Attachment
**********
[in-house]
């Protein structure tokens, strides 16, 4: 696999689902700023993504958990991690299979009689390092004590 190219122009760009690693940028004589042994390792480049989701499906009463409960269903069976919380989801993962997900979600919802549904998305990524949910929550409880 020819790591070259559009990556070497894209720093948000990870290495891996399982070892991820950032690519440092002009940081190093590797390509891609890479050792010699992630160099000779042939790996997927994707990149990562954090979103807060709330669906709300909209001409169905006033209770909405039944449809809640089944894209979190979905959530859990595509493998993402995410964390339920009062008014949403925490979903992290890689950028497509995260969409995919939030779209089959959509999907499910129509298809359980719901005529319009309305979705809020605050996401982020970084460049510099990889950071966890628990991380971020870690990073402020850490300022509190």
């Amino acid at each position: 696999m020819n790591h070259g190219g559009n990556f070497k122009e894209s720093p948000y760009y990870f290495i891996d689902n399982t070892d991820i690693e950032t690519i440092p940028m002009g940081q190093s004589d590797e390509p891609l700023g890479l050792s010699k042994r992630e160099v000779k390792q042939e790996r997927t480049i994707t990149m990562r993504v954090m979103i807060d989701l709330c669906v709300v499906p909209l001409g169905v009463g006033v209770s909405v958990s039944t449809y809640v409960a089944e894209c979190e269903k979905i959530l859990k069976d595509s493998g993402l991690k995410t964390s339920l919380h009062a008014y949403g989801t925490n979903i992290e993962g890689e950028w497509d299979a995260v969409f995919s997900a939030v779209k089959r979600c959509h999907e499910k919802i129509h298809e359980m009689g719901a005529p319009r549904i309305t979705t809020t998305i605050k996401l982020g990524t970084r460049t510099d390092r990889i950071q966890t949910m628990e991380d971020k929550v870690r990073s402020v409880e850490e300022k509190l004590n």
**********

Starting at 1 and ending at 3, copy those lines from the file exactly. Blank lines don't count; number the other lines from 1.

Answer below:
[in-house]
């Protein structure tokens, strides 16, 4: 696999689902700023993504958990991690299979009689390092004590 190219122009760009690693940028004589042994390792480049989701499906009463409960269903069976919380989801993962997900979600919802549904998305990524949910929550409880 020819790591070259559009990556070497894209720093948000990870290495891996399982070892991820950032690519440092002009940081190093590797390509891609890479050792010699992630160099000779042939790996997927994707990149990562954090979103807060709330669906709300909209001409169905006033209770909405039944449809809640089944894209979190979905959530859990595509493998993402995410964390339920009062008014949403925490979903992290890689950028497509995260969409995919939030779209089959959509999907499910129509298809359980719901005529319009309305979705809020605050996401982020970084460049510099990889950071966890628990991380971020870690990073402020850490300022509190």
């Amino acid at each position: 696999m020819n790591h070259g190219g559009n990556f070497k122009e894209s720093p948000y760009y990870f290495i891996d689902n399982t070892d991820i690693e950032t690519i440092p940028m002009g940081q190093s004589d590797e390509p891609l700023g890479l050792s010699k042994r992630e160099v000779k390792q042939e790996r997927t480049i994707t990149m990562r993504v954090m979103i807060d989701l709330c669906v709300v499906p909209l001409g169905v009463g006033v209770s909405v958990s039944t449809y809640v409960a089944e894209c979190e269903k979905i959530l859990k069976d595509s493998g993402l991690k995410t964390s339920l919380h009062a008014y949403g989801t925490n979903i992290e993962g890689e950028w497509d299979a995260v969409f995919s997900a939030v779209k089959r979600c959509h999907e499910k919802i129509h298809e359980m009689g719901a005529p319009r549904i309305t979705t809020t998305i605050k996401l982020g990524t970084r460049t510099d390092r990889i950071q966890t949910m628990e991380d971020k929550v870690r990073s402020v409880e850490e300022k509190l004590n």